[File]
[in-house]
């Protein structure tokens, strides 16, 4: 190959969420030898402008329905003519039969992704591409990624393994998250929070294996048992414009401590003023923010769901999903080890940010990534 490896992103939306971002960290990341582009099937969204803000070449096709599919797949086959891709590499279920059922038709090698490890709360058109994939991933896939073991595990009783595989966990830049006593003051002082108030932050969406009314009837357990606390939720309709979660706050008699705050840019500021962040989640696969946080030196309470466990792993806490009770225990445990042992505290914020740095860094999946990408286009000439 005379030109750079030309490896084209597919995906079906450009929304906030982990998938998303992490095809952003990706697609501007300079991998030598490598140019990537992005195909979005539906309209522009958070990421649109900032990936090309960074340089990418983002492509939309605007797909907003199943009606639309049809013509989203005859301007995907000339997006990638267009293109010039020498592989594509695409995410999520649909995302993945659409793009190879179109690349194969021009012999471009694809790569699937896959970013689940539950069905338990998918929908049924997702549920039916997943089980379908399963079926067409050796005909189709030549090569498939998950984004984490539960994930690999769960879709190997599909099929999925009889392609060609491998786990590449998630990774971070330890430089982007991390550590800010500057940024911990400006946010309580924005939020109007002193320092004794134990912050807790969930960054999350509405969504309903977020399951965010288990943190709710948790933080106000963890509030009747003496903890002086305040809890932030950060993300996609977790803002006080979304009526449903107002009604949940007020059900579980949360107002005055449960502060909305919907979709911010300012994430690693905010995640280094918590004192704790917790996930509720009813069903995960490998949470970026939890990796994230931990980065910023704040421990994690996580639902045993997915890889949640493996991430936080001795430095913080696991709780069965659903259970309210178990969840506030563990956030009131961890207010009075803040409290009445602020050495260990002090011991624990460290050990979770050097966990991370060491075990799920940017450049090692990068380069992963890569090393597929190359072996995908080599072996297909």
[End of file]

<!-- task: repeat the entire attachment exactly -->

[in-house]
């Protein structure tokens, strides 16, 4: 190959969420030898402008329905003519039969992704591409990624393994998250929070294996048992414009401590003023923010769901999903080890940010990534 490896992103939306971002960290990341582009099937969204803000070449096709599919797949086959891709590499279920059922038709090698490890709360058109994939991933896939073991595990009783595989966990830049006593003051002082108030932050969406009314009837357990606390939720309709979660706050008699705050840019500021962040989640696969946080030196309470466990792993806490009770225990445990042992505290914020740095860094999946990408286009000439 005379030109750079030309490896084209597919995906079906450009929304906030982990998938998303992490095809952003990706697609501007300079991998030598490598140019990537992005195909979005539906309209522009958070990421649109900032990936090309960074340089990418983002492509939309605007797909907003199943009606639309049809013509989203005859301007995907000339997006990638267009293109010039020498592989594509695409995410999520649909995302993945659409793009190879179109690349194969021009012999471009694809790569699937896959970013689940539950069905338990998918929908049924997702549920039916997943089980379908399963079926067409050796005909189709030549090569498939998950984004984490539960994930690999769960879709190997599909099929999925009889392609060609491998786990590449998630990774971070330890430089982007991390550590800010500057940024911990400006946010309580924005939020109007002193320092004794134990912050807790969930960054999350509405969504309903977020399951965010288990943190709710948790933080106000963890509030009747003496903890002086305040809890932030950060993300996609977790803002006080979304009526449903107002009604949940007020059900579980949360107002005055449960502060909305919907979709911010300012994430690693905010995640280094918590004192704790917790996930509720009813069903995960490998949470970026939890990796994230931990980065910023704040421990994690996580639902045993997915890889949640493996991430936080001795430095913080696991709780069965659903259970309210178990969840506030563990956030009131961890207010009075803040409290009445602020050495260990002090011991624990460290050990979770050097966990991370060491075990799920940017450049090692990068380069992963890569090393597929190359072996995908080599072996297909």